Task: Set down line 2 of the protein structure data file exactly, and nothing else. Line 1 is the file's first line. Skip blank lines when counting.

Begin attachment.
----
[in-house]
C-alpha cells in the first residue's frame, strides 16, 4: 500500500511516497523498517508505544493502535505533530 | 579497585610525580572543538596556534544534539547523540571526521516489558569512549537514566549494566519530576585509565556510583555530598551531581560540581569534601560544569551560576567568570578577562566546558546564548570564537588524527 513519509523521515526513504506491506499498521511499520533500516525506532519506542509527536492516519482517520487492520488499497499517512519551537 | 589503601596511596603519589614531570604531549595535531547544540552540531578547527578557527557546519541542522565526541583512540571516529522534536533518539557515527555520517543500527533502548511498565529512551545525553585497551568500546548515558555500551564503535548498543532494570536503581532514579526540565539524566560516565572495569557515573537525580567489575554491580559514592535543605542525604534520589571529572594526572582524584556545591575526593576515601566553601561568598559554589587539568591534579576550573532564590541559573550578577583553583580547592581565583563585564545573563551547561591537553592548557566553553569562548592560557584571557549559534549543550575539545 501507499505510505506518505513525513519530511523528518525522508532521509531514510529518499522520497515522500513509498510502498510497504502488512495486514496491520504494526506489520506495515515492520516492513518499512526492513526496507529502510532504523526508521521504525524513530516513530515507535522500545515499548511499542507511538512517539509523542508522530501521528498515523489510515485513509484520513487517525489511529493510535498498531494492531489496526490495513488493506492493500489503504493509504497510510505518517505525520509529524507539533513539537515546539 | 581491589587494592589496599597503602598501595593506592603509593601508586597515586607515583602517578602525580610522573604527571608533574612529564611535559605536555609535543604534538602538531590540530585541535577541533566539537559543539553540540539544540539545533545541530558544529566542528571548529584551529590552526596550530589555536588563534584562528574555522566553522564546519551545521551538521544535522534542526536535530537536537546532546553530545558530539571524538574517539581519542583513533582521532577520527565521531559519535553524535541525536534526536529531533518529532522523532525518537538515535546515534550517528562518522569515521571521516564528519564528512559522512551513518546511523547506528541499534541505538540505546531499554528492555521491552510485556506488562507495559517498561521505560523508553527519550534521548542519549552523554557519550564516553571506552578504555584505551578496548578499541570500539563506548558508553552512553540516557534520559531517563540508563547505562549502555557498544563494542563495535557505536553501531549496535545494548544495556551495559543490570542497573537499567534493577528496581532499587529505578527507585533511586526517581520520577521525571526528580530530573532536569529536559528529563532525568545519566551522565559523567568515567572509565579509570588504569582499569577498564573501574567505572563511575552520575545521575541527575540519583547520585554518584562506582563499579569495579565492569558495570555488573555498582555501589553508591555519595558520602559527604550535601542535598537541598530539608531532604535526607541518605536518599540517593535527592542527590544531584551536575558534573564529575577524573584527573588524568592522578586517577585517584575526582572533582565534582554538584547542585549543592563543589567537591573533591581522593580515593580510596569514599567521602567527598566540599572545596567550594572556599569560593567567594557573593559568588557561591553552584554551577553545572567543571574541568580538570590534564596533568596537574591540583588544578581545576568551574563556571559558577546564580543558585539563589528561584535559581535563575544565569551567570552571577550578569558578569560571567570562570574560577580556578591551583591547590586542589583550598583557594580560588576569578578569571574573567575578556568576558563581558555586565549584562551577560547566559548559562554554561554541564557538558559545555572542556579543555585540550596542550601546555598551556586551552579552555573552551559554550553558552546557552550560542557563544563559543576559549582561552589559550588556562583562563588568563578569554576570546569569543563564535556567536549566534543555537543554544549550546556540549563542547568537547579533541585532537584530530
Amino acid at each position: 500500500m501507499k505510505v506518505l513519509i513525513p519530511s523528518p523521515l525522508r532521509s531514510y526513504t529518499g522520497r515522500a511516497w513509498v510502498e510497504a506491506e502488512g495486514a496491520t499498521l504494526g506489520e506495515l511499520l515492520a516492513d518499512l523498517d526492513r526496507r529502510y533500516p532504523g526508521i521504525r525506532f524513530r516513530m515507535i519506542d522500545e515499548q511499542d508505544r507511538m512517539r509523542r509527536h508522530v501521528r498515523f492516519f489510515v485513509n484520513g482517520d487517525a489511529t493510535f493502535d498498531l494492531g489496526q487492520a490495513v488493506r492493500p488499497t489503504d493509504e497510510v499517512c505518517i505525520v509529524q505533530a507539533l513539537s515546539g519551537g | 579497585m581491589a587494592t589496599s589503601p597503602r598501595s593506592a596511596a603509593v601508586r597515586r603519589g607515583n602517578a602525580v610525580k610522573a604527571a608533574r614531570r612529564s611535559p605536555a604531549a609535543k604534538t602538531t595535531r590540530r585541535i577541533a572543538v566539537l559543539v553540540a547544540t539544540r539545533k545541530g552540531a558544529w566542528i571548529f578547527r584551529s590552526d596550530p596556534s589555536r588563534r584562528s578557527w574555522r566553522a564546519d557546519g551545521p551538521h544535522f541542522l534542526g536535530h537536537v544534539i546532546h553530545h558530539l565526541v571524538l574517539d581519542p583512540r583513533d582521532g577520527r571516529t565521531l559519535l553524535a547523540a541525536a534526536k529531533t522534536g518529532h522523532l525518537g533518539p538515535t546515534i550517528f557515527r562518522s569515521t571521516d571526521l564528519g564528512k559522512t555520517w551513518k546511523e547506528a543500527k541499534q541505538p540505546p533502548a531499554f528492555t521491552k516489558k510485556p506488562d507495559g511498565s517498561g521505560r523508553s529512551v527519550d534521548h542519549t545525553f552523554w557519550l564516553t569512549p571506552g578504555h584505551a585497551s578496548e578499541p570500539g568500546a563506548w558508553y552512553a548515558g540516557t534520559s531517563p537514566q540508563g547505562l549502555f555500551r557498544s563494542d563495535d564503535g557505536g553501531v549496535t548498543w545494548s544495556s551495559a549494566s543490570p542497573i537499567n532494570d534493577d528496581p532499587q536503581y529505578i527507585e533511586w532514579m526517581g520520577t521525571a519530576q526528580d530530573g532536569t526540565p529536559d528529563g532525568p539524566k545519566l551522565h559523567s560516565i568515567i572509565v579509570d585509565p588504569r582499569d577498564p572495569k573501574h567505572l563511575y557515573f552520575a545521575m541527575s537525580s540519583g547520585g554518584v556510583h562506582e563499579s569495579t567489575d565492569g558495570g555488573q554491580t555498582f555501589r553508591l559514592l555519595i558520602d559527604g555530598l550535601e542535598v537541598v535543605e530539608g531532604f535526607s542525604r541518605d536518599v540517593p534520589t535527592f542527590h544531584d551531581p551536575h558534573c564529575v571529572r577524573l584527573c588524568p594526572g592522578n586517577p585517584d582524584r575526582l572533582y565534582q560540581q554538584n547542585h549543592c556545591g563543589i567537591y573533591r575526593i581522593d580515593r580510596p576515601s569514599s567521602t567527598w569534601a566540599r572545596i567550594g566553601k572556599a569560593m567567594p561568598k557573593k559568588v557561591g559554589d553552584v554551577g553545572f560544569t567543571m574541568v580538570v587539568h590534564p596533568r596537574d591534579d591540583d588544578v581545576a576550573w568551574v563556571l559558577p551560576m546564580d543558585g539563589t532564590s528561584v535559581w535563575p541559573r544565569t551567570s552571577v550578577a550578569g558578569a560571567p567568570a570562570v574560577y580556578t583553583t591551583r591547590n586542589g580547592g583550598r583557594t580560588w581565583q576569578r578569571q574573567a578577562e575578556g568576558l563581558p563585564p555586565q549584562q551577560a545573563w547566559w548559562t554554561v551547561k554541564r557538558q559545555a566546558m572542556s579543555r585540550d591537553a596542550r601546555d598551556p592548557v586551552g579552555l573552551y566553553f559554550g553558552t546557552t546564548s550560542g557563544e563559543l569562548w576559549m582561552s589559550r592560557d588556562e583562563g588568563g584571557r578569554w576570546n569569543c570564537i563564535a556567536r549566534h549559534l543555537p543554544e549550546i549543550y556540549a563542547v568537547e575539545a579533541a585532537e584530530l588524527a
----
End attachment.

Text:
C-alpha cells in the first residue's frame, strides 16, 4: 500500500511516497523498517508505544493502535505533530 | 579497585610525580572543538596556534544534539547523540571526521516489558569512549537514566549494566519530576585509565556510583555530598551531581560540581569534601560544569551560576567568570578577562566546558546564548570564537588524527 513519509523521515526513504506491506499498521511499520533500516525506532519506542509527536492516519482517520487492520488499497499517512519551537 | 589503601596511596603519589614531570604531549595535531547544540552540531578547527578557527557546519541542522565526541583512540571516529522534536533518539557515527555520517543500527533502548511498565529512551545525553585497551568500546548515558555500551564503535548498543532494570536503581532514579526540565539524566560516565572495569557515573537525580567489575554491580559514592535543605542525604534520589571529572594526572582524584556545591575526593576515601566553601561568598559554589587539568591534579576550573532564590541559573550578577583553583580547592581565583563585564545573563551547561591537553592548557566553553569562548592560557584571557549559534549543550575539545 501507499505510505506518505513525513519530511523528518525522508532521509531514510529518499522520497515522500513509498510502498510497504502488512495486514496491520504494526506489520506495515515492520516492513518499512526492513526496507529502510532504523526508521521504525524513530516513530515507535522500545515499548511499542507511538512517539509523542508522530501521528498515523489510515485513509484520513487517525489511529493510535498498531494492531489496526490495513488493506492493500489503504493509504497510510505518517505525520509529524507539533513539537515546539 | 581491589587494592589496599597503602598501595593506592603509593601508586597515586607515583602517578602525580610522573604527571608533574612529564611535559605536555609535543604534538602538531590540530585541535577541533566539537559543539553540540539544540539545533545541530558544529566542528571548529584551529590552526596550530589555536588563534584562528574555522566553522564546519551545521551538521544535522534542526536535530537536537546532546553530545558530539571524538574517539581519542583513533582521532577520527565521531559519535553524535541525536534526536529531533518529532522523532525518537538515535546515534550517528562518522569515521571521516564528519564528512559522512551513518546511523547506528541499534541505538540505546531499554528492555521491552510485556506488562507495559517498561521505560523508553527519550534521548542519549552523554557519550564516553571506552578504555584505551578496548578499541570500539563506548558508553552512553540516557534520559531517563540508563547505562549502555557498544563494542563495535557505536553501531549496535545494548544495556551495559543490570542497573537499567534493577528496581532499587529505578527507585533511586526517581520520577521525571526528580530530573532536569529536559528529563532525568545519566551522565559523567568515567572509565579509570588504569582499569577498564573501574567505572563511575552520575545521575541527575540519583547520585554518584562506582563499579569495579565492569558495570555488573555498582555501589553508591555519595558520602559527604550535601542535598537541598530539608531532604535526607541518605536518599540517593535527592542527590544531584551536575558534573564529575577524573584527573588524568592522578586517577585517584575526582572533582565534582554538584547542585549543592563543589567537591573533591581522593580515593580510596569514599567521602567527598566540599572545596567550594572556599569560593567567594557573593559568588557561591553552584554551577553545572567543571574541568580538570590534564596533568596537574591540583588544578581545576568551574563556571559558577546564580543558585539563589528561584535559581535563575544565569551567570552571577550578569558578569560571567570562570574560577580556578591551583591547590586542589583550598583557594580560588576569578578569571574573567575578556568576558563581558555586565549584562551577560547566559548559562554554561554541564557538558559545555572542556579543555585540550596542550601546555598551556586551552579552555573552551559554550553558552546557552550560542557563544563559543576559549582561552589559550588556562583562563588568563578569554576570546569569543563564535556567536549566534543555537543554544549550546556540549563542547568537547579533541585532537584530530